If Earth ever makes it to the utopian, 24th-century future of Star Trek, LeVar Burton knows black people will play an important role because of Lt. Uhura.
“Nichelle Nichols’ presence on the bridge of the starship Enterprise said to me that, ‘When the future comes, there will be a place for you,’” Burton told a crowd of about 600 people at the Mondavi Center for the Performing Arts last week. “That was so critically important to me.”
Burton, as the first guest in the 2019-20 Chancellor’s Colloquium series, discussed equality and representation in media, three of his storytelling mentors, and the impact stories can have.
“I'm an engineer, and the fact that a black man was chief engineer on the Enterprise was powerful to me,” Chancellor Gary S. May told Burton during an on-stage question-and-answer session.
Burton emphasized the power of seeing someone in media with whom you can identify — especially for children.
“Absent positive examples of oneself in the popular culture, a dangerous message is sent to a child — a message that says, ‘You are not important, and you don't matter in this world,’” he said. “Representation is so important in the media that we consume.”
That impact is one of the lessons he learned from Alex Haley, writer of Roots, the book adaptation that starred Burton in a breakout role as the slave Kunta Kinte.
May said that series had a powerful impact on him when it aired in 1977 — especially a scene where Burton’s character had been captured after escaping, and is being whipped and asked to acknowledge his slave name.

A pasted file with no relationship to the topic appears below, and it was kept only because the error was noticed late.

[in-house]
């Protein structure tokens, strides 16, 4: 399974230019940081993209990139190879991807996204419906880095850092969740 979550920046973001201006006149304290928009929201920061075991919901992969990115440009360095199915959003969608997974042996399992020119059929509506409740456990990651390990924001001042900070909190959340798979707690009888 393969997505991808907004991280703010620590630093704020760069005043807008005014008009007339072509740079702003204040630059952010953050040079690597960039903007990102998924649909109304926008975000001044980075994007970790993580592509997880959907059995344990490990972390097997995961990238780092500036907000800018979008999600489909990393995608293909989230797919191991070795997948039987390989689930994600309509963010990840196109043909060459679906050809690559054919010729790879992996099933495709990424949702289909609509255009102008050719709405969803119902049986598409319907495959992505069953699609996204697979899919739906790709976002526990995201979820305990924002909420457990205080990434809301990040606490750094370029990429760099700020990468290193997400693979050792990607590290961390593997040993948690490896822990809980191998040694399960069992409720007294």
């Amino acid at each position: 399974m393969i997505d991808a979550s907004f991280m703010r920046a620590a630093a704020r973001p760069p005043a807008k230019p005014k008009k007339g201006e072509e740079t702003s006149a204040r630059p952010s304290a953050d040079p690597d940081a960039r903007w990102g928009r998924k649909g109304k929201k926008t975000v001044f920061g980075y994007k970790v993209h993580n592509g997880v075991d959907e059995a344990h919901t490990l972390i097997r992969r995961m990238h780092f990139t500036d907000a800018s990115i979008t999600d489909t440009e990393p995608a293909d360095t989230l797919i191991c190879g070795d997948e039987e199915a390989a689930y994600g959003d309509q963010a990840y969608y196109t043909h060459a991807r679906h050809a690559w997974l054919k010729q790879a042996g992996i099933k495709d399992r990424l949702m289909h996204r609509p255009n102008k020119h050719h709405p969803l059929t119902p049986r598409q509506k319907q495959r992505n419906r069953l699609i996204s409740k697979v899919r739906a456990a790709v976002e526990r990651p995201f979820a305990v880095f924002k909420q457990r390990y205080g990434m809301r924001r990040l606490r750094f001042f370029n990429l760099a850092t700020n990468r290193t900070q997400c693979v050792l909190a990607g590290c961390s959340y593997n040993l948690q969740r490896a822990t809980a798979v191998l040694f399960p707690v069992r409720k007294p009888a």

“For me that was a compelling, emotional scene,” May said. “Kunta kept saying, ‘My name is Kunta, my name is Kunta.’ Finally, he says, ‘My name is Toby,’ and I cried.”
Burton said the key lesson from that scene was another character’s reassurance that “there will always be another day.”
Burton discussed the arc of his career after Roots, joking about Star Trek’s costume choices (“There are no pockets in the future,” he said. “I know — I've been there.”) and relaying a lesson he learned from creator Gene Rodenberry that the people we treat as heroes are still human and susceptible to flaws.
The final storytelling mentor Burton mentioned was Fred Rogers, of Mr. Rogers’ Neighborhood, who imparted an insistence to connect with viewers through the camera that Burton took to his landmark series Reading Rainbow.
“Fred was an influence that really encouraged me to stretch toward the audience and invite them into an experience, authentically, as myself,” Burton said. “‘Talk to one child through the camera,’ was his advice.”
Katherine Stoddard, a business systems analyst with Information and Educational Technology who wore her own Star Trek costume to the colloquium, echoed the sentiment that if Burton reaches even one child, his efforts will have been worth it.
And the event did connect with at least one — 10-year-old Myla J. Ward.
“It was inspirational, it was funny, it was just awesome,” she said.